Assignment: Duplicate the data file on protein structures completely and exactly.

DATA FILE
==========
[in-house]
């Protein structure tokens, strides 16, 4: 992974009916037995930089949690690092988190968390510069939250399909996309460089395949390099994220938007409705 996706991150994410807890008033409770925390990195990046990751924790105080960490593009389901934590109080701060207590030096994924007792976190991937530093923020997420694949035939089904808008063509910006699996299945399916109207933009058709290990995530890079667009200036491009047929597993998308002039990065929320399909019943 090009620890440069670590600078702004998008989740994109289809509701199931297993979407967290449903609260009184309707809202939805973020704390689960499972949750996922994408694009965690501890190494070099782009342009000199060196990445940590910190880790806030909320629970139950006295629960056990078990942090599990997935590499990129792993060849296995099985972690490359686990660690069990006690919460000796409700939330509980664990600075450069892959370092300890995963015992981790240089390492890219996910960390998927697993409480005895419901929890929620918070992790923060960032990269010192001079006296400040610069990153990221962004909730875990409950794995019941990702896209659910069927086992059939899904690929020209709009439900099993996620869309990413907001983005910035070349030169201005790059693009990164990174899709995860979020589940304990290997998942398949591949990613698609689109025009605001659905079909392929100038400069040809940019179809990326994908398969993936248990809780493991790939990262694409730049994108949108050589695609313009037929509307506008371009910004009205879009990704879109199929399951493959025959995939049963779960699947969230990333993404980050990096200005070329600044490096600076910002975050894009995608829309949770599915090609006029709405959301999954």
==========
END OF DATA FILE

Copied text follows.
[in-house]
């Protein structure tokens, strides 16, 4: 992974009916037995930089949690690092988190968390510069939250399909996309460089395949390099994220938007409705 996706991150994410807890008033409770925390990195990046990751924790105080960490593009389901934590109080701060207590030096994924007792976190991937530093923020997420694949035939089904808008063509910006699996299945399916109207933009058709290990995530890079667009200036491009047929597993998308002039990065929320399909019943 090009620890440069670590600078702004998008989740994109289809509701199931297993979407967290449903609260009184309707809202939805973020704390689960499972949750996922994408694009965690501890190494070099782009342009000199060196990445940590910190880790806030909320629970139950006295629960056990078990942090599990997935590499990129792993060849296995099985972690490359686990660690069990006690919460000796409700939330509980664990600075450069892959370092300890995963015992981790240089390492890219996910960390998927697993409480005895419901929890929620918070992790923060960032990269010192001079006296400040610069990153990221962004909730875990409950794995019941990702896209659910069927086992059939899904690929020209709009439900099993996620869309990413907001983005910035070349030169201005790059693009990164990174899709995860979020589940304990290997998942398949591949990613698609689109025009605001659905079909392929100038400069040809940019179809990326994908398969993936248990809780493991790939990262694409730049994108949108050589695609313009037929509307506008371009910004009205879009990704879109199929399951493959025959995939049963779960699947969230990333993404980050990096200005070329600044490096600076910002975050894009995608829309949770599915090609006029709405959301999954």